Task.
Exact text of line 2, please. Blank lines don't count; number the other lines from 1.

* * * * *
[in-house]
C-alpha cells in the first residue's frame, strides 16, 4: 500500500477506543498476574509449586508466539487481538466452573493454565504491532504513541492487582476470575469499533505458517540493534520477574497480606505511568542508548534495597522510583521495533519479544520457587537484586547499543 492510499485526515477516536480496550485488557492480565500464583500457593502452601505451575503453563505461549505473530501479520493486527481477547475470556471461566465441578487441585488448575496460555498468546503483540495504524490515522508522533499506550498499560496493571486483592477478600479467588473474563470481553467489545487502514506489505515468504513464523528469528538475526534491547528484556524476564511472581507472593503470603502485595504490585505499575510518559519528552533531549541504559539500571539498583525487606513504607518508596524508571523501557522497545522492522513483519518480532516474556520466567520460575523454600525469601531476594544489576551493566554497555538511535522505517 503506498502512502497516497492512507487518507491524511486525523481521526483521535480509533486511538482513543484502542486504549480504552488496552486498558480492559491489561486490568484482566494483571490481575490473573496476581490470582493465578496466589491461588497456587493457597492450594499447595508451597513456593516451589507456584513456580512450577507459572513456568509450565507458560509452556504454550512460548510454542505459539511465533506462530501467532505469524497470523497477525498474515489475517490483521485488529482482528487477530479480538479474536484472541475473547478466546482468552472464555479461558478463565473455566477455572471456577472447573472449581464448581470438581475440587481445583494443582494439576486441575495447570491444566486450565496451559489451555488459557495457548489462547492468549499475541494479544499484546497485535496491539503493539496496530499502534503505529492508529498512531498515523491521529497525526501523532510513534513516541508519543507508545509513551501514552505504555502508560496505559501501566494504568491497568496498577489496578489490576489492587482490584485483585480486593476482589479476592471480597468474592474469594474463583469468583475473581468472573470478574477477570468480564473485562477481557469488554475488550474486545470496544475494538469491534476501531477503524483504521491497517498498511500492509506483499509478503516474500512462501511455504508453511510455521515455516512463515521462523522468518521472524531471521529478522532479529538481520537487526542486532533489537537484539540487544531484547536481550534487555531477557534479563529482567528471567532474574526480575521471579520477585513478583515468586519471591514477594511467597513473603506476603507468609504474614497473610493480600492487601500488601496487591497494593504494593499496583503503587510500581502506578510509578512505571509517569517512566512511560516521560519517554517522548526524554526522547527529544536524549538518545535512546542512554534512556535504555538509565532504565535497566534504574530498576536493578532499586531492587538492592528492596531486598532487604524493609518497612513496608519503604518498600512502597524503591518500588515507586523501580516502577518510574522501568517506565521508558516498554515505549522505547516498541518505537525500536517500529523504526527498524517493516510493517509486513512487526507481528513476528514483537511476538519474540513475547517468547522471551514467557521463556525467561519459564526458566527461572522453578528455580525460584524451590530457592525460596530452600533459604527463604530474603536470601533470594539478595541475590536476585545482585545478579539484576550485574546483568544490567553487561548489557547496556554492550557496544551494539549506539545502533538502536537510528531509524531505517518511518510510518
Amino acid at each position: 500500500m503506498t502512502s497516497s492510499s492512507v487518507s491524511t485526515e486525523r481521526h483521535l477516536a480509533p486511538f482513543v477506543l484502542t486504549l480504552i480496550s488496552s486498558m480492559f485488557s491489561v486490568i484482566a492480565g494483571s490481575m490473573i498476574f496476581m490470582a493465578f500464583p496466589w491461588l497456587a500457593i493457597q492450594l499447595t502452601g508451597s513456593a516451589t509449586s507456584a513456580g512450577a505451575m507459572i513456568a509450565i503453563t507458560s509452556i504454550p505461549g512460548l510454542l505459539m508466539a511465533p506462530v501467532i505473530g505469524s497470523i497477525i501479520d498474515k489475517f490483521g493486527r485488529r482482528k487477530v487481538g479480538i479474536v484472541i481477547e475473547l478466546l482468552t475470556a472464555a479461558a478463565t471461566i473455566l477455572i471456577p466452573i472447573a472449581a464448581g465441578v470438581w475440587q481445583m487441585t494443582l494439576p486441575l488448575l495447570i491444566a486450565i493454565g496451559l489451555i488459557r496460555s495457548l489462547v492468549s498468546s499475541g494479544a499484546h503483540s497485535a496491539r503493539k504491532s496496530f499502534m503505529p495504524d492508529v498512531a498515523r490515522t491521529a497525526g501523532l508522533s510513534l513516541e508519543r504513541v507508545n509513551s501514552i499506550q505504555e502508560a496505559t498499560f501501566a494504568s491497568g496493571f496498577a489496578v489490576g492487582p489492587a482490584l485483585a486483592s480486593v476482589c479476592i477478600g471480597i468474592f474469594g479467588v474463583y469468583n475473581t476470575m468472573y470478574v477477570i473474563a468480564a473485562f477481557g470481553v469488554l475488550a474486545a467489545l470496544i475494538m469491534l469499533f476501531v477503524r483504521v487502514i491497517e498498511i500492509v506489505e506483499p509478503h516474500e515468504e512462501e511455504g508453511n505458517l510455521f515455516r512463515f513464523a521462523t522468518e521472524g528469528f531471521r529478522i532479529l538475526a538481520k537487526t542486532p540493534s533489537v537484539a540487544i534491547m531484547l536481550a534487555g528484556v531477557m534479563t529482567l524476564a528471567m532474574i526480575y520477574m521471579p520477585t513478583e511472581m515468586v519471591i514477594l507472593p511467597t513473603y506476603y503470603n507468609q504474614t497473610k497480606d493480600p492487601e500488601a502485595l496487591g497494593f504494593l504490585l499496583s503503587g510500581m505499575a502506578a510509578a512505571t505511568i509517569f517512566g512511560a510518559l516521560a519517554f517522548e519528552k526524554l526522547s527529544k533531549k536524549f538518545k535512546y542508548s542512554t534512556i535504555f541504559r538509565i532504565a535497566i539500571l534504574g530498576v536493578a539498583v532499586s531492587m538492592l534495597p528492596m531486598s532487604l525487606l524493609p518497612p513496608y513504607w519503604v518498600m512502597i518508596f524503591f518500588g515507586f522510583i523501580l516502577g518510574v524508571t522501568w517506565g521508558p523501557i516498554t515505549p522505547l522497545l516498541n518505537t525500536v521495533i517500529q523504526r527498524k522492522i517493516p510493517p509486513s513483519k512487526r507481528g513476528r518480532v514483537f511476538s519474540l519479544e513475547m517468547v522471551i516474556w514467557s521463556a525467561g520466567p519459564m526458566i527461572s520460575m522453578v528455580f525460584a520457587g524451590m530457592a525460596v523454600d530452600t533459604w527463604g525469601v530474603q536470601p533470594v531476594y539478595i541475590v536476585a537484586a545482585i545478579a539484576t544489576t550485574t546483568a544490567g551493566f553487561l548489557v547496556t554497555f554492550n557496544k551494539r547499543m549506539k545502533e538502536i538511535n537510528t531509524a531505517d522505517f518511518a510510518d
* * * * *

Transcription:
C-alpha cells in the first residue's frame, strides 16, 4: 500500500477506543498476574509449586508466539487481538466452573493454565504491532504513541492487582476470575469499533505458517540493534520477574497480606505511568542508548534495597522510583521495533519479544520457587537484586547499543 492510499485526515477516536480496550485488557492480565500464583500457593502452601505451575503453563505461549505473530501479520493486527481477547475470556471461566465441578487441585488448575496460555498468546503483540495504524490515522508522533499506550498499560496493571486483592477478600479467588473474563470481553467489545487502514506489505515468504513464523528469528538475526534491547528484556524476564511472581507472593503470603502485595504490585505499575510518559519528552533531549541504559539500571539498583525487606513504607518508596524508571523501557522497545522492522513483519518480532516474556520466567520460575523454600525469601531476594544489576551493566554497555538511535522505517 503506498502512502497516497492512507487518507491524511486525523481521526483521535480509533486511538482513543484502542486504549480504552488496552486498558480492559491489561486490568484482566494483571490481575490473573496476581490470582493465578496466589491461588497456587493457597492450594499447595508451597513456593516451589507456584513456580512450577507459572513456568509450565507458560509452556504454550512460548510454542505459539511465533506462530501467532505469524497470523497477525498474515489475517490483521485488529482482528487477530479480538479474536484472541475473547478466546482468552472464555479461558478463565473455566477455572471456577472447573472449581464448581470438581475440587481445583494443582494439576486441575495447570491444566486450565496451559489451555488459557495457548489462547492468549499475541494479544499484546497485535496491539503493539496496530499502534503505529492508529498512531498515523491521529497525526501523532510513534513516541508519543507508545509513551501514552505504555502508560496505559501501566494504568491497568496498577489496578489490576489492587482490584485483585480486593476482589479476592471480597468474592474469594474463583469468583475473581468472573470478574477477570468480564473485562477481557469488554475488550474486545470496544475494538469491534476501531477503524483504521491497517498498511500492509506483499509478503516474500512462501511455504508453511510455521515455516512463515521462523522468518521472524531471521529478522532479529538481520537487526542486532533489537537484539540487544531484547536481550534487555531477557534479563529482567528471567532474574526480575521471579520477585513478583515468586519471591514477594511467597513473603506476603507468609504474614497473610493480600492487601500488601496487591497494593504494593499496583503503587510500581502506578510509578512505571509517569517512566512511560516521560519517554517522548526524554526522547527529544536524549538518545535512546542512554534512556535504555538509565532504565535497566534504574530498576536493578532499586531492587538492592528492596531486598532487604524493609518497612513496608519503604518498600512502597524503591518500588515507586523501580516502577518510574522501568517506565521508558516498554515505549522505547516498541518505537525500536517500529523504526527498524517493516510493517509486513512487526507481528513476528514483537511476538519474540513475547517468547522471551514467557521463556525467561519459564526458566527461572522453578528455580525460584524451590530457592525460596530452600533459604527463604530474603536470601533470594539478595541475590536476585545482585545478579539484576550485574546483568544490567553487561548489557547496556554492550557496544551494539549506539545502533538502536537510528531509524531505517518511518510510518